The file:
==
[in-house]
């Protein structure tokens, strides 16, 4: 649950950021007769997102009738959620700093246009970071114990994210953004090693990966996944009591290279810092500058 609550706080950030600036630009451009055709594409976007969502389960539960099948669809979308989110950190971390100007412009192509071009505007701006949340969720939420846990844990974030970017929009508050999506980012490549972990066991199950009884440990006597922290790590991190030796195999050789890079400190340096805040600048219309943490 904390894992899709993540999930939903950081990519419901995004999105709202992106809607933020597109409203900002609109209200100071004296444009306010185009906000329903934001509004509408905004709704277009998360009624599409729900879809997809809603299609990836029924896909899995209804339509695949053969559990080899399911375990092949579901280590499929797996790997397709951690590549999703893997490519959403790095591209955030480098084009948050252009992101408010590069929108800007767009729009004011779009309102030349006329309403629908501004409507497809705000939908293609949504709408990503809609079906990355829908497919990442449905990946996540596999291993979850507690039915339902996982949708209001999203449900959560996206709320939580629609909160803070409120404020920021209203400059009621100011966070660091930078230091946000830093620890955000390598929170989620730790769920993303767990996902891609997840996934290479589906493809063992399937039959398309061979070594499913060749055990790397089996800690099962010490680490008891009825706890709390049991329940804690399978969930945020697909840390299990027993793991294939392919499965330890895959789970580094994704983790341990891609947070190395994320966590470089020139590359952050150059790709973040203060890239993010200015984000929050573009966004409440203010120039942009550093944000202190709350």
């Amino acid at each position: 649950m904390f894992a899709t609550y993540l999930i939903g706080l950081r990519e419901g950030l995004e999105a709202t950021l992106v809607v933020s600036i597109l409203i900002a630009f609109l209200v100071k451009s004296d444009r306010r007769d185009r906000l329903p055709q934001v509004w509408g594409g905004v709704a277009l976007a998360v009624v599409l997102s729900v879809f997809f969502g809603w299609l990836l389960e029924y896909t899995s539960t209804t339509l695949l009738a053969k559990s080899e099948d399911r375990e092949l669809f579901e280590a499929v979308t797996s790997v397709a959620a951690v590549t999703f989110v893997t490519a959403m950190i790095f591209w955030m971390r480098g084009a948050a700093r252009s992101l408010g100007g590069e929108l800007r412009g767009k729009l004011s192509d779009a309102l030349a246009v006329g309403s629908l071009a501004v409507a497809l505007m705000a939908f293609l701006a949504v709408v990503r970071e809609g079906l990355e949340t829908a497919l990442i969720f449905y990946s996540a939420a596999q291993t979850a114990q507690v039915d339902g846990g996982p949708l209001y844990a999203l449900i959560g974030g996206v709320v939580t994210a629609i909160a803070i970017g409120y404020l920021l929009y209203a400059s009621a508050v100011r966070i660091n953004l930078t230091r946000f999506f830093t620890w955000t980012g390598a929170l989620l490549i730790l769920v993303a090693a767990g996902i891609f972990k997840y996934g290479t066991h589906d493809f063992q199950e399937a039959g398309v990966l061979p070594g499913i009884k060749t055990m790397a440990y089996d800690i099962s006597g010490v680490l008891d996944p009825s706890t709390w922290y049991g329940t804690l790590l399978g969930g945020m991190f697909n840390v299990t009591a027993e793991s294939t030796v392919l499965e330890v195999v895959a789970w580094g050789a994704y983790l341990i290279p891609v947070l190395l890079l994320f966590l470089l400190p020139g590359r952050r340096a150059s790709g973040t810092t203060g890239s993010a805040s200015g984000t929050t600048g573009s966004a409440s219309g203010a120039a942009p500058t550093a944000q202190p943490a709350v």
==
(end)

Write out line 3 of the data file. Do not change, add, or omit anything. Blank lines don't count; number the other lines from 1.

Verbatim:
């Amino acid at each position: 649950m904390f894992a899709t609550y993540l999930i939903g706080l950081r990519e419901g950030l995004e999105a709202t950021l992106v809607v933020s600036i597109l409203i900002a630009f609109l209200v100071k451009s004296d444009r306010r007769d185009r906000l329903p055709q934001v509004w509408g594409g905004v709704a277009l976007a998360v009624v599409l997102s729900v879809f997809f969502g809603w299609l990836l389960e029924y896909t899995s539960t209804t339509l695949l009738a053969k559990s080899e099948d399911r375990e092949l669809f579901e280590a499929v979308t797996s790997v397709a959620a951690v590549t999703f989110v893997t490519a959403m950190i790095f591209w955030m971390r480098g084009a948050a700093r252009s992101l408010g100007g590069e929108l800007r412009g767009k729009l004011s192509d779009a309102l030349a246009v006329g309403s629908l071009a501004v409507a497809l505007m705000a939908f293609l701006a949504v709408v990503r970071e809609g079906l990355e949340t829908a497919l990442i969720f449905y990946s996540a939420a596999q291993t979850a114990q507690v039915d339902g846990g996982p949708l209001y844990a999203l449900i959560g974030g996206v709320v939580t994210a629609i909160a803070i970017g409120y404020l920021l929009y209203a400059s009621a508050v100011r966070i660091n953004l930078t230091r946000f999506f830093t620890w955000t980012g390598a929170l989620l490549i730790l769920v993303a090693a767990g996902i891609f972990k997840y996934g290479t066991h589906d493809f063992q199950e399937a039959g398309v990966l061979p070594g499913i009884k060749t055990m790397a440990y089996d800690i099962s006597g010490v680490l008891d996944p009825s706890t709390w922290y049991g329940t804690l790590l399978g969930g945020m991190f697909n840390v299990t009591a027993e793991s294939t030796v392919l499965e330890v195999v895959a789970w580094g050789a994704y983790l341990i290279p891609v947070l190395l890079l994320f966590l470089l400190p020139g590359r952050r340096a150059s790709g973040t810092t203060g890239s993010a805040s200015g984000t929050t600048g573009s966004a409440s219309g203010a120039a942009p500058t550093a944000q202190p943490a709350v």